• Associate Professor of Media and Journalism
  • Associate Professor of Media and Rhetoric
  • Associate Professor of Journalism and New Media
  • Associate Professor of Media Ethics and Journalism
  • Associate Professor of Media Ethics, Rhetoric, and Journalism
  • Associate Professor of Media Ethics, Rhetoric, Journalism, New Media, and Media Convergence
  • Associate Professor of Whatever The Hell It Is I’m Teaching This Year

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October 31, 2011

Journalism and Poverty: The Draft Essay

My recent essay about poverty and journalism is ready for Rhetorica readers to review. Here’s the link to Google docs.

I rely heavily on a criticism made by sociologists Herbert Gans and Michael Schudson — that journalism routinely fails to offer citizens “actionable” information. I largely agree with their assessments. So perhaps it is interesting that providing the poor and working class “actionable” business and economic coverage is exactly what I think newspapers should do to correct the (middle)  class bias of journalism.

Take a look. Let me know what you think.

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October 7, 2011

Rhetorica Update

Just a reminder to loyal Rhetorica readers: I will not be covering the presidential campaign the way I have done in the past, i.e. examining the rhetoric of the press-politics relationship. I am out of the politics game — at least on the national level. It remains to be seen if I use my space here on Rhetorica for state and local press-politics coverage. I’m still thinking about it.

Due to other commitments (especially regarding the sites I run for my classes — Ozarks News Journal and Reflections in the Screen), blogging on Rhetorica will continue to be a low priority. Exception: This will be the primary space for sharing my academic work. I am finishing my peer-review draft of my case study on journalism and poverty now (deadline early next week). I’ll post my results and thoughts as soon as the latest draft is complete.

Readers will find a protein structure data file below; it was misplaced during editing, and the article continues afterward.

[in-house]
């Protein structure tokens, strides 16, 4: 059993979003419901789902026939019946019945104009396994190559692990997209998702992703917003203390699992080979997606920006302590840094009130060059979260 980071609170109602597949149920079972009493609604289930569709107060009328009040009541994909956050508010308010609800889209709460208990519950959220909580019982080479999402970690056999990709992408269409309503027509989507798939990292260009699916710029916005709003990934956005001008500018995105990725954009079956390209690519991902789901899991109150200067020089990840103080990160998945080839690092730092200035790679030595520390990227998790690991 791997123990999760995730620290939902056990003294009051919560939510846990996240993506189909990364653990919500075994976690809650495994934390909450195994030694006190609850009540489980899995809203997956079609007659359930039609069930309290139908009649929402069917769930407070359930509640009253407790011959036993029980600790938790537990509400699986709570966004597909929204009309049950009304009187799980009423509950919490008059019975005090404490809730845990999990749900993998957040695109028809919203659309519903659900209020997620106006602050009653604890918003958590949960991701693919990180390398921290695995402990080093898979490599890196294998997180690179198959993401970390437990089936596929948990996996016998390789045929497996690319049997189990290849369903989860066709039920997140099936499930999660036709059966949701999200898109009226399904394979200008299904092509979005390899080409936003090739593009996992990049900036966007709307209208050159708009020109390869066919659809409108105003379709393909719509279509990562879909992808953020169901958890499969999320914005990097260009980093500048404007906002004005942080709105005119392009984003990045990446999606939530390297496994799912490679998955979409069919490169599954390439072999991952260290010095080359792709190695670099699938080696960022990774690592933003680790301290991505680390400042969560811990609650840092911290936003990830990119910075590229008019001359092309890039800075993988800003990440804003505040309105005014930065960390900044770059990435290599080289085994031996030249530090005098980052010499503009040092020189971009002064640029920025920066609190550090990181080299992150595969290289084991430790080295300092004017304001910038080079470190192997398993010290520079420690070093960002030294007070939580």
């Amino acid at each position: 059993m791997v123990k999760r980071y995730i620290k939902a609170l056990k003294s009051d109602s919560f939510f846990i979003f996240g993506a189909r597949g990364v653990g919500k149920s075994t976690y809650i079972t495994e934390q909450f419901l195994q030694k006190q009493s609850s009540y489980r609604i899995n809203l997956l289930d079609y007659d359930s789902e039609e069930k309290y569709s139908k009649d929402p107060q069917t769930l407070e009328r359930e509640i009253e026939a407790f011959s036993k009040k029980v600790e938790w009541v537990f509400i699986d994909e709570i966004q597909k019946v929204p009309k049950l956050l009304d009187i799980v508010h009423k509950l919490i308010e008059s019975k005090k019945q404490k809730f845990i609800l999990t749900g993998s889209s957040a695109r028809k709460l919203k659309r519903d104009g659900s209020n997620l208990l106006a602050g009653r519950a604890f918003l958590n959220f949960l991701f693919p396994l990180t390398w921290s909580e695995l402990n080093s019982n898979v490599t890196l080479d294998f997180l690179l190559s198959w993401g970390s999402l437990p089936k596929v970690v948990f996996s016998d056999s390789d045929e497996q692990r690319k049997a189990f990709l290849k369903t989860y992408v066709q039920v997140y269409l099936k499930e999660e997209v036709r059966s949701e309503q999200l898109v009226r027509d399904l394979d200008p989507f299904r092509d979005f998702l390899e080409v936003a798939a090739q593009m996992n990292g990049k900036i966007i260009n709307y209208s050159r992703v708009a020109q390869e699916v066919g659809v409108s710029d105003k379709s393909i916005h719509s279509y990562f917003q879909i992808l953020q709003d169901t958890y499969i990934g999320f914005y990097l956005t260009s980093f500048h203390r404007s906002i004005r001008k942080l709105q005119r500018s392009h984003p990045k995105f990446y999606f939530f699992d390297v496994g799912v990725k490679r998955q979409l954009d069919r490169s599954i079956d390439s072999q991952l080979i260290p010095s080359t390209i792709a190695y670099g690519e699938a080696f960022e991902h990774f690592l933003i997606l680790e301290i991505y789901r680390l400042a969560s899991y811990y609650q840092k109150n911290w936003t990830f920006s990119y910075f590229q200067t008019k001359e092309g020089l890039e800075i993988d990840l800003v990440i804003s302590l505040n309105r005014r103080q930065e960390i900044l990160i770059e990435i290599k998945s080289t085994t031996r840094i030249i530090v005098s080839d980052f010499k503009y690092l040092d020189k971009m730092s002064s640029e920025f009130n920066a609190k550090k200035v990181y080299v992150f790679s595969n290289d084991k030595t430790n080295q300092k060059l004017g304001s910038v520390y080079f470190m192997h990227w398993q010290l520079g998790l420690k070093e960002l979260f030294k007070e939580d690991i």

Most of my blogging effort is going into Carbon Trace now — my blog about bicycling and walking for basic transportation. I’m having a much greater impact on the world with this local blog. The whole point of writing a blog (for me) is to make some difference in the world, to apply rhetoric to an exigence for the purpose of persuasion and, thus, to  create the world I want (see here and here).

I suggest that you subscribe to Rhetorica’s RSS feed so that you’ll be alerted when I post new content if you remain interested in Rhetorica.

I’m also thinking about a re-design. Hmmmm… if you have thoughts on that, please leave a comment.

Rhetorica isn’t going anywhere. I have too much important work represented here to close the site. Further, as Rhetorica approaches 10 years of existence, it is one of the longest-running blogs on the internet. That’s reason enough to make sure that I keep it going.

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July 30, 2011

Update: Journalism and Poverty

My essay for the American Political Science Association conference and the Journal of Poverty & Public Policy — a case study in reporting about poverty — is coming along nicely. The conference is in early September. I began the writing phase last week.

I found myself wanting to come up with something practical.

I have written/published these academic essays concerning journalism:

  • the ethics of pre-primary presidential campaign coverage
  • the role of identity in the ethics of writing ombudsman columns
  • the politics of community improvement programs